In this respect le Penseur, if he merits our respect, is unlike the composing electioneer and like the composing lecturer.  He does not want to pull wool over his own eyes, but to pull the wool from his own eyes.  He wants to acquire, what the lecturer wants to help his students to acquire, a grasp or mastery of something that is not yet within reach.  As what the will-be lecturer is here and now saying to himself is mooted and examined for its possible future educative effectiveness, so what le Penseur is here and now saying to himself is mooted and examined for its chances of being a contribution to his own conquest of his own problem.  He produces a candidate-phrase, but he dismisses it for being too foggy or too metaphorical for him himself to be helped by it; or he begins to try to adapt to his own present search a line of argumentation which has worked well elsewhere, and moots one candidate-adaptation after another with growing discontentment, since each adaptation in its turn threatens him himself with new obstacles.

There is, I think, a good deal of promise in this assimilation of the thick description of what le Penseur is doing in saying things to himself to that of what the will-be lecturer is doing in lecture-preparingly saying things to himself.  But it will not do as it stands.  For there remains this huge difference between the teacher and le Penseur, that the teacher has already mastered what he wants his students to master.  He can guide them because he is on his own ground.  But le Penseur is on ground unexplored by himself, and perhaps unexplored by anyone.  He cannot guide himself through his jungle.  He has to find his way without guidance from anyone who already knows it, if anyone does know it.  The teacher already knows up which paths and away from which blind alleys to beckon to his students.  For him these paths and these blind alleys are already signposted.  But for le Penseur no paths or blind alleys are yet signposted.  He does not know in which directions he should, so to speak, beckon encouragingly or signal warningly to himself.  To exaggerate a bit, the teacher is a sighted leader of the blind, where le Penseur is a blind leader of the blind - if indeed the very idea of his being or having a leader fits at all.

We are reminded of Socrates’ puzzle in Plato’s Meno: How possibly can Socrates, just by asking questions, get the geometrically innocent slave-boy to think out the right answer to a geometrical problem?  Socrates’ obviously unsatisfactory answer is that the slave-boy must have learned this geometrical truth in a previous existence, and that Socrates’ questions had served merely as memory-floggers.  The slave-boy was just, with Socratic promptings, resurrecting a piece of already acquired but submerged knowledge; and Socrates was only doing what the barrister cross-examining a witness often does, namely retrieving half-forgotten knowledge.  Socrates’ answer obviously will not do, since it merely postpones the question: ‘How was the geometrical truth originally discovered in that supposed previous existence?  Was it thought out then?  Or again only resurrected?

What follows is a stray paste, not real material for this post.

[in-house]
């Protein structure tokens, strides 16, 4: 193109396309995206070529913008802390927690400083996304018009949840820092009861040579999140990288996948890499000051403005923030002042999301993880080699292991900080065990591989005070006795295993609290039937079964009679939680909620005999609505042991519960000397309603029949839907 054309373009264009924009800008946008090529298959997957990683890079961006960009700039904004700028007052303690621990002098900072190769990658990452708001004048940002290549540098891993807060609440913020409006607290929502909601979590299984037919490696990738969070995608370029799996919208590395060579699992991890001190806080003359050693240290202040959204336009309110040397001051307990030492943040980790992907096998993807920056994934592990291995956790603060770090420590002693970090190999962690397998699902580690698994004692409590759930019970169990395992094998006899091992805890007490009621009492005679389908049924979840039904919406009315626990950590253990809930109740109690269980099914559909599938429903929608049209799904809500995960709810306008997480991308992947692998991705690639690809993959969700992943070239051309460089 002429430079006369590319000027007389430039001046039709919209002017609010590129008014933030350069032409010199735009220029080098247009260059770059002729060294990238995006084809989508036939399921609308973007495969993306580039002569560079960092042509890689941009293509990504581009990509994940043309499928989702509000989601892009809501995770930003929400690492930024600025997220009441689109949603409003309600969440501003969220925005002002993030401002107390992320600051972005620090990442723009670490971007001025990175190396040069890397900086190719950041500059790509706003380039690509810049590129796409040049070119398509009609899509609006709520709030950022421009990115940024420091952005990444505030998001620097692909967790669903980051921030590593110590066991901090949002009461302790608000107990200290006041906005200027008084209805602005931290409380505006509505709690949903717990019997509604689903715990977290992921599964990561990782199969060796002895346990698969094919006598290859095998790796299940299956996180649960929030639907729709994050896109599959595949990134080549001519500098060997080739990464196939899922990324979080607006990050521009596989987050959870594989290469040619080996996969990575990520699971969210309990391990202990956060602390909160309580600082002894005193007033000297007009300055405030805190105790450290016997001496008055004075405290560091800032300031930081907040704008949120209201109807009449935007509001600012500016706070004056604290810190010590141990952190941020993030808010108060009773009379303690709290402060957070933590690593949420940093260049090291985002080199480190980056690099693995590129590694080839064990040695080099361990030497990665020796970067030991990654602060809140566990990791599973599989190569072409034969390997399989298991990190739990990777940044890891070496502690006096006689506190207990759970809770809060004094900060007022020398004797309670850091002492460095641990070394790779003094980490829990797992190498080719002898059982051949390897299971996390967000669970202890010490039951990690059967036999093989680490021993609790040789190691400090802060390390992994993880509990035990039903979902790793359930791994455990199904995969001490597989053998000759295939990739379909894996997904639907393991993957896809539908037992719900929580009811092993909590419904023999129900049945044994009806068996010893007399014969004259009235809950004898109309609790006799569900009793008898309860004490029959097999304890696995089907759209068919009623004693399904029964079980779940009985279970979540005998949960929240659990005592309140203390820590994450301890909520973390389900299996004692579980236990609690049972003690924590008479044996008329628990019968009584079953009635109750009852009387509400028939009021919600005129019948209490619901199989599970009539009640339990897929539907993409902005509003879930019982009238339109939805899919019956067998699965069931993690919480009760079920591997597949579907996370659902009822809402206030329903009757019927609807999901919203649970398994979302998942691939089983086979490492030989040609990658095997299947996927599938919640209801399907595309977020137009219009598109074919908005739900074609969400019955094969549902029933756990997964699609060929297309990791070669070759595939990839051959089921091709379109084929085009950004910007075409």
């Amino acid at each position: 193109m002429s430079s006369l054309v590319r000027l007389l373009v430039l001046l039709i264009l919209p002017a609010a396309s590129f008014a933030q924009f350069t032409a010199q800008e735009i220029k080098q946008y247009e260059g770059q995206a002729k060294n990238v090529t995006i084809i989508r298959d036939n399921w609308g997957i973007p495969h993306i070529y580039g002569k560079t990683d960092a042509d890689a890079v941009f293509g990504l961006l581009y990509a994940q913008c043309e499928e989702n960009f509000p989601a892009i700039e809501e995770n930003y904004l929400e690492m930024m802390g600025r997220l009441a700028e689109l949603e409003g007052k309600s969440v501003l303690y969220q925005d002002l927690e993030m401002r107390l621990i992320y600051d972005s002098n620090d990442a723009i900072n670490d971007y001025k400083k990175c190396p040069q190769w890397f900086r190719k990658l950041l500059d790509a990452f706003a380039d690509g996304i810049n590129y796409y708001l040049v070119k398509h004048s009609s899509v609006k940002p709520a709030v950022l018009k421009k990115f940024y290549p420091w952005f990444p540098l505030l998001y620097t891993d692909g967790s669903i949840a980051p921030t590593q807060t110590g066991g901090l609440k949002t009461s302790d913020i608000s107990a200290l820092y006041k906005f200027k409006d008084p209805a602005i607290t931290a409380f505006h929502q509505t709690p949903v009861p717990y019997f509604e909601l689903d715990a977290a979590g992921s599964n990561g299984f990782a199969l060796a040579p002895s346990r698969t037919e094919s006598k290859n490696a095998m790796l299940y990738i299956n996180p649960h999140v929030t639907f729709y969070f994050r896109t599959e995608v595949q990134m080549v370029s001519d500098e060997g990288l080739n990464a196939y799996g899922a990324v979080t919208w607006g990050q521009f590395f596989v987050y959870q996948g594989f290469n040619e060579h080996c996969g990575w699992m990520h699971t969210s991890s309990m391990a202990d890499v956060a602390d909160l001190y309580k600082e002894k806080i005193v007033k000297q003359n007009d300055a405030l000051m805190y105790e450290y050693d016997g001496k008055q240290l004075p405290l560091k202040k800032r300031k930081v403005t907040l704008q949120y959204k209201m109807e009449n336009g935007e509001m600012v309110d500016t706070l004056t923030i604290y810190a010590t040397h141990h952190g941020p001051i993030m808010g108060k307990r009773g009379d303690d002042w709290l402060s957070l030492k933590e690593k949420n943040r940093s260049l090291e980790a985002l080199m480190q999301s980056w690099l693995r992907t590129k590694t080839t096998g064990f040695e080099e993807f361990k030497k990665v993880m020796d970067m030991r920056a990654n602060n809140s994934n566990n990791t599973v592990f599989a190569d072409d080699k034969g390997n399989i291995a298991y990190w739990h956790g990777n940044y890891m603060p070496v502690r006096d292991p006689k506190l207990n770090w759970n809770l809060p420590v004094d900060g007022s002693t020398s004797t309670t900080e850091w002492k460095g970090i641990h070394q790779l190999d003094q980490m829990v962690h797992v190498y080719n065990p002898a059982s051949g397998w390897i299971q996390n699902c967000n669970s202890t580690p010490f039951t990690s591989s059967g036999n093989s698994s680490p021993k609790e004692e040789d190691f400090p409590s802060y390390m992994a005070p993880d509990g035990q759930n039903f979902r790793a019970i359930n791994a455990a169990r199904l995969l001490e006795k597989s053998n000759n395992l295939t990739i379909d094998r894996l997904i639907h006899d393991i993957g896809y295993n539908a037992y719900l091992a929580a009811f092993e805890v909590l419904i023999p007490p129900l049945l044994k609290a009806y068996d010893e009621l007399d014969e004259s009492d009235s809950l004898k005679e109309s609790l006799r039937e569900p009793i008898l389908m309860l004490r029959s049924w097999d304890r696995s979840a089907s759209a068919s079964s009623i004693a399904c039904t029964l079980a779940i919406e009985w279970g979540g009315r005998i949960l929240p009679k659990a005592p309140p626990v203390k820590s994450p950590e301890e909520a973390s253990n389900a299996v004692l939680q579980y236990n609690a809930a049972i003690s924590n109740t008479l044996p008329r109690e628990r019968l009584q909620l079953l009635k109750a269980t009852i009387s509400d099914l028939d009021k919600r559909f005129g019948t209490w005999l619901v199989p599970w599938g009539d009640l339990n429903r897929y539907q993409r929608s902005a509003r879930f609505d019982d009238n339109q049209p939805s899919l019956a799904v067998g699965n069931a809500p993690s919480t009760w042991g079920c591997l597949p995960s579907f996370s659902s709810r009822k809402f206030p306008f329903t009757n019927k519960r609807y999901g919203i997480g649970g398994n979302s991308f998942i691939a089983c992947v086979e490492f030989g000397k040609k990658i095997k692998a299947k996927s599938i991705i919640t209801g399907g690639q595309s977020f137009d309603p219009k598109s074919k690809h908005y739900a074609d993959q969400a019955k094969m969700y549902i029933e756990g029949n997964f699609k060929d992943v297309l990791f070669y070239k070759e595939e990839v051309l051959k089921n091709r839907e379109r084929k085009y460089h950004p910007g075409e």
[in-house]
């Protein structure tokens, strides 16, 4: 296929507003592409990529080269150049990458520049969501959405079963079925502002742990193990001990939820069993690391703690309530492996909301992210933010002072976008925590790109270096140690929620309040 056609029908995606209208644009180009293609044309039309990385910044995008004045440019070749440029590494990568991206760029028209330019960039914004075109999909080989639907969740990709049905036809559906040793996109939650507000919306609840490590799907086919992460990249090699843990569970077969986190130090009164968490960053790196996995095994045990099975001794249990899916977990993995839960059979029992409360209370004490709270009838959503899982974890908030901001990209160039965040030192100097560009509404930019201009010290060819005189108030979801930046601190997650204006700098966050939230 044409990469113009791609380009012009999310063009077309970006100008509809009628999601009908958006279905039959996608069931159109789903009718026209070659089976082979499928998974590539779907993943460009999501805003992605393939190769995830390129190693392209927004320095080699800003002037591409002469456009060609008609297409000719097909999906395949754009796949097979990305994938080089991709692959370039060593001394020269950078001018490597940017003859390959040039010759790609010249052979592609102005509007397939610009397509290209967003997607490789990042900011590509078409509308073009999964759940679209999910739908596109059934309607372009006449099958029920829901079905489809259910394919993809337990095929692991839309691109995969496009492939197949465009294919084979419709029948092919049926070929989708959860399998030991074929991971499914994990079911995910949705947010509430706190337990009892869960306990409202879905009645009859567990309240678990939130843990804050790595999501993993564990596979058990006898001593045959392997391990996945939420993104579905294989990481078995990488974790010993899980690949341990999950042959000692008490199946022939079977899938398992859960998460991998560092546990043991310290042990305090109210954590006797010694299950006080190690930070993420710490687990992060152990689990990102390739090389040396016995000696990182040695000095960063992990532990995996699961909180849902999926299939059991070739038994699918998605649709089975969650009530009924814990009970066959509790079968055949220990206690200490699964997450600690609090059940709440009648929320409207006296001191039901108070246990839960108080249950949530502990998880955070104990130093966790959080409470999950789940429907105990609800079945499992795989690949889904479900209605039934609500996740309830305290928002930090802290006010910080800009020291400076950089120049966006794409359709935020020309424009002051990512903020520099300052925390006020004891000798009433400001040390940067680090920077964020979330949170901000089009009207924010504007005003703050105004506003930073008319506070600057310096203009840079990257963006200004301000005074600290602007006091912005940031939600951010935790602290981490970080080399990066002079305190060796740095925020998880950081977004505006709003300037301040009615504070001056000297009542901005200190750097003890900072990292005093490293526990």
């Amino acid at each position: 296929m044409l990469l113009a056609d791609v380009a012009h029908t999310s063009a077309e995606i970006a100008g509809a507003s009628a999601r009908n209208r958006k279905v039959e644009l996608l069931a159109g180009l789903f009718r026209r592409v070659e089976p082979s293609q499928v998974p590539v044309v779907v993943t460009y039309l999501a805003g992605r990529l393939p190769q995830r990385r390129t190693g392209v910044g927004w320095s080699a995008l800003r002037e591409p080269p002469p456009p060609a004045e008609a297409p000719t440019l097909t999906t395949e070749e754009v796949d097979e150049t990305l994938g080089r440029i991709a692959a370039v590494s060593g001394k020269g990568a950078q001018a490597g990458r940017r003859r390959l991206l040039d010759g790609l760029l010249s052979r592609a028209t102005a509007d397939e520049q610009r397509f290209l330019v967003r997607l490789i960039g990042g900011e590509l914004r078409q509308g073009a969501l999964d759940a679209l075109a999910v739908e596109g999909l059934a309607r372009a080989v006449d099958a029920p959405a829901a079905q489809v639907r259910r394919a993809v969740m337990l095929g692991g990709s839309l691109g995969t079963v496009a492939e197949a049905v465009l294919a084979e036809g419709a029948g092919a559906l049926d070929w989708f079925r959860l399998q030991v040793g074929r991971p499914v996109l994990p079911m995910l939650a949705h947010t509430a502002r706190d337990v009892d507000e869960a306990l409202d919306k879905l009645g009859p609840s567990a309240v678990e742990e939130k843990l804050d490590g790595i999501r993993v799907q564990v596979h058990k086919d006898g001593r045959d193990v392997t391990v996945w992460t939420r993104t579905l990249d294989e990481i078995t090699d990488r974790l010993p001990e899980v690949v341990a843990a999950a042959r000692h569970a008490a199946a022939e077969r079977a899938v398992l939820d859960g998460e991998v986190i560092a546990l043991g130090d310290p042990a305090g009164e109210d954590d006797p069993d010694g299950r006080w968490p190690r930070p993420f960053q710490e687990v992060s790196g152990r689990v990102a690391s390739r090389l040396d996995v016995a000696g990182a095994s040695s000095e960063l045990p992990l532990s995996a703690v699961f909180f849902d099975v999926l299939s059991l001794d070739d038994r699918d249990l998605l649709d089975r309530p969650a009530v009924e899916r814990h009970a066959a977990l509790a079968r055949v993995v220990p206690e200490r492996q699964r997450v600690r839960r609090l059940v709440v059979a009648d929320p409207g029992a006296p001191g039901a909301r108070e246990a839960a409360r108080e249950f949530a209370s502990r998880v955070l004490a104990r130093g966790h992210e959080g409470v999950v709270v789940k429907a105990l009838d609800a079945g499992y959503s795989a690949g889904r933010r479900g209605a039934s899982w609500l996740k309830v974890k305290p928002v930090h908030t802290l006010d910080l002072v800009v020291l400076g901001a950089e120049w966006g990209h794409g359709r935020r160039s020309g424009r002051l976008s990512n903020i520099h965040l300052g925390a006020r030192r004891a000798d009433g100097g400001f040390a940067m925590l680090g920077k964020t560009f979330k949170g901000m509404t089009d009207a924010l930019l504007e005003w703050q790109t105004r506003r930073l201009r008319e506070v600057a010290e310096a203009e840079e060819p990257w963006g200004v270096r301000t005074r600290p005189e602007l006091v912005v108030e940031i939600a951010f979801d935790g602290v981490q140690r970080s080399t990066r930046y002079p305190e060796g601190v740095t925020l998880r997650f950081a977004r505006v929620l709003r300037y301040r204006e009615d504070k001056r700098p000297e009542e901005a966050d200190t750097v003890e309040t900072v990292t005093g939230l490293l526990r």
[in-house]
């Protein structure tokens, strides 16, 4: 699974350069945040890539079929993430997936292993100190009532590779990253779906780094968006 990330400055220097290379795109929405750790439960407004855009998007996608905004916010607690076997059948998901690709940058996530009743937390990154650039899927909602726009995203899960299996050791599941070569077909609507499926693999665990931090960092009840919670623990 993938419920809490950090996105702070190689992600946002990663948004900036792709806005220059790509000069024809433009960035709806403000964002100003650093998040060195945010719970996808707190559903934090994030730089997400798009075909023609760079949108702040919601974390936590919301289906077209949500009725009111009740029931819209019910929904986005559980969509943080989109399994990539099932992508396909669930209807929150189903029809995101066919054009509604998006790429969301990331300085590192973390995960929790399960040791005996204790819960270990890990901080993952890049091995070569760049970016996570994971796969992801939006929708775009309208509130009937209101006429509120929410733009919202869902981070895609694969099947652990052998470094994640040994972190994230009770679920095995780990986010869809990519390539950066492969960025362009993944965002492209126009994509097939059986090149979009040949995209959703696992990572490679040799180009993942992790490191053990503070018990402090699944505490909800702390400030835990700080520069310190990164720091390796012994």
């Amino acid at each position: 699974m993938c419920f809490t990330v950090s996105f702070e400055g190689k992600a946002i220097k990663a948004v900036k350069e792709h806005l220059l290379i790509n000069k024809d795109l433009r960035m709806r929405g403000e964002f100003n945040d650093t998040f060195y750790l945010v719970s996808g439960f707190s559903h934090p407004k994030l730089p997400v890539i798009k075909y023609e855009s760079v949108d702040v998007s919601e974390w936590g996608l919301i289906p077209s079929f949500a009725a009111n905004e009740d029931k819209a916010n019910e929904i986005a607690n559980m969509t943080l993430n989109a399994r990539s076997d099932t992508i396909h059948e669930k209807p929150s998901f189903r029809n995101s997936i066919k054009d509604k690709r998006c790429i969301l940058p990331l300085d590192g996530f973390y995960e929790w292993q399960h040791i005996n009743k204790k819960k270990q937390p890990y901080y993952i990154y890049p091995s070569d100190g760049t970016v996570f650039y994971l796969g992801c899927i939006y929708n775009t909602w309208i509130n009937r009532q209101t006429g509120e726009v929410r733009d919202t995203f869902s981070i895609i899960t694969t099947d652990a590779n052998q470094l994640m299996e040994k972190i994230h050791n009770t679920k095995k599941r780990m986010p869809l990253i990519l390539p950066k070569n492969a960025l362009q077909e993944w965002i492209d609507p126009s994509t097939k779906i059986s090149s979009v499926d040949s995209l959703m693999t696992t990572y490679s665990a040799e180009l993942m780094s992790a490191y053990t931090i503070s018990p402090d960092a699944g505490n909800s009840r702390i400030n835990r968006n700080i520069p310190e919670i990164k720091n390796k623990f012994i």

Consider this particular pedagogic technique of posing questions in order to tempt or provoke the students into suggesting their own incorrect or correct answers.  Asking questions and then critically examining the answers, perhaps by further questions, really is one way, among many, of inducing students to think, i.e. to make their own unsteady steps forward.  Now le Penseur does, quite likely, some of the time pose questions to himself in the hope that some of them will tempt or provoke himself into mooting tentative answers of his own for subsequent critical examination.  But the huge difference between the teacher and le Penseur here is that the teacher knows, and le Penseur cannot yet know, which questions to pose, or a fortiori in what sequence to pose them.  There is something of a method or a strategy controlling the sequence of questions that Socrates puts to the slave-boy; there can, at the start, be no such method or strategy, or hardly any, controlling le Penseur’s self-questionings.  He does not yet know where he needs to get, or which paths will lead towards and which will lead away from where he wants to get, and which will lead nowhere at all.

But perhaps this is too pessimistic.  For sometimes, from having been in partly similar jungles before, le Penseur may, not indeed know but have some idea which directions look a bit more promising.  In any particular case such a faintly promising look may prove to be a cheat; but it remains a sensible policy to try out the promising ones before trying out the unpromising ones.  If from previous explorations he has acquired something of an explorer’s eye for country of this general sort, then in the long run the initially promising-looking ways will have been rewarding more often that the unpromising-looking ones.  Else he would not have acquired anything of an explorer’s eye for country of this general sort.